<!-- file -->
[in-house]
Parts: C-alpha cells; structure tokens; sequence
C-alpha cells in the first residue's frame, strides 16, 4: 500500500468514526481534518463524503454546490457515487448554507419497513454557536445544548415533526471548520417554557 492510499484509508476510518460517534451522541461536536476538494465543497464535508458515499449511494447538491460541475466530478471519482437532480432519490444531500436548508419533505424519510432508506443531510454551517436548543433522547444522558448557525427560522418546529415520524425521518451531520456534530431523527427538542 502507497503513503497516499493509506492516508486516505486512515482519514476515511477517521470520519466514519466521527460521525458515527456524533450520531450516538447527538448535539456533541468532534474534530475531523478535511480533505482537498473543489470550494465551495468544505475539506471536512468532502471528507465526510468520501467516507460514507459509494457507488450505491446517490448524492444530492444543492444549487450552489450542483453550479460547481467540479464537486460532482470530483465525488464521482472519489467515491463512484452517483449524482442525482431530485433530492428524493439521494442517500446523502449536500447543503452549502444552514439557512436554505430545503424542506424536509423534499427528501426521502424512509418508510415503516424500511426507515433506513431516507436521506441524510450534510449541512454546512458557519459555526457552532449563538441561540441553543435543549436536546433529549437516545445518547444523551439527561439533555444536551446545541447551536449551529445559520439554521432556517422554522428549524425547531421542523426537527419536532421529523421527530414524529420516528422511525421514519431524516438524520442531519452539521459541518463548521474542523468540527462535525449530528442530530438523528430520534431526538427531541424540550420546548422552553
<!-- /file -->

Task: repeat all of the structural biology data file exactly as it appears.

[in-house]
Parts: C-alpha cells; structure tokens; sequence
C-alpha cells in the first residue's frame, strides 16, 4: 500500500468514526481534518463524503454546490457515487448554507419497513454557536445544548415533526471548520417554557 492510499484509508476510518460517534451522541461536536476538494465543497464535508458515499449511494447538491460541475466530478471519482437532480432519490444531500436548508419533505424519510432508506443531510454551517436548543433522547444522558448557525427560522418546529415520524425521518451531520456534530431523527427538542 502507497503513503497516499493509506492516508486516505486512515482519514476515511477517521470520519466514519466521527460521525458515527456524533450520531450516538447527538448535539456533541468532534474534530475531523478535511480533505482537498473543489470550494465551495468544505475539506471536512468532502471528507465526510468520501467516507460514507459509494457507488450505491446517490448524492444530492444543492444549487450552489450542483453550479460547481467540479464537486460532482470530483465525488464521482472519489467515491463512484452517483449524482442525482431530485433530492428524493439521494442517500446523502449536500447543503452549502444552514439557512436554505430545503424542506424536509423534499427528501426521502424512509418508510415503516424500511426507515433506513431516507436521506441524510450534510449541512454546512458557519459555526457552532449563538441561540441553543435543549436536546433529549437516545445518547444523551439527561439533555444536551446545541447551536449551529445559520439554521432556517422554522428549524425547531421542523426537527419536532421529523421527530414524529420516528422511525421514519431524516438524520442531519452539521459541518463548521474542523468540527462535525449530528442530530438523528430520534431526538427531541424540550420546548422552553